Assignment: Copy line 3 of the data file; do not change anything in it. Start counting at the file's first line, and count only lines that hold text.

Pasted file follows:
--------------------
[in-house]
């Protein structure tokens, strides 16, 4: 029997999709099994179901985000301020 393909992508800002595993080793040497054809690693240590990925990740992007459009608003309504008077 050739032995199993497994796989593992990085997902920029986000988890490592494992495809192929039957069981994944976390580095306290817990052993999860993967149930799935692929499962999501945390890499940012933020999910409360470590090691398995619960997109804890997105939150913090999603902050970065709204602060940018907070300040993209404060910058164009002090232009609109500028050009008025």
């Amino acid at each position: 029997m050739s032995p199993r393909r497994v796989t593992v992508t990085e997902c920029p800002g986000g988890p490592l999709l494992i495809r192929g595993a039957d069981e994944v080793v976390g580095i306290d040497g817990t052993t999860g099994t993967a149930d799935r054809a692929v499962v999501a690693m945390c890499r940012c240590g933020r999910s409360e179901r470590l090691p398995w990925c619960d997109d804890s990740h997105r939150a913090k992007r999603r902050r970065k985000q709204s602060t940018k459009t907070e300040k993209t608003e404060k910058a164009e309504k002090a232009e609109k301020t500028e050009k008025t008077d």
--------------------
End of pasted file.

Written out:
């Amino acid at each position: 029997m050739s032995p199993r393909r497994v796989t593992v992508t990085e997902c920029p800002g986000g988890p490592l999709l494992i495809r192929g595993a039957d069981e994944v080793v976390g580095i306290d040497g817990t052993t999860g099994t993967a149930d799935r054809a692929v499962v999501a690693m945390c890499r940012c240590g933020r999910s409360e179901r470590l090691p398995w990925c619960d997109d804890s990740h997105r939150a913090k992007r999603r902050r970065k985000q709204s602060t940018k459009t907070e300040k993209t608003e404060k910058a164009e309504k002090a232009e609109k301020t500028e050009k008025t008077d």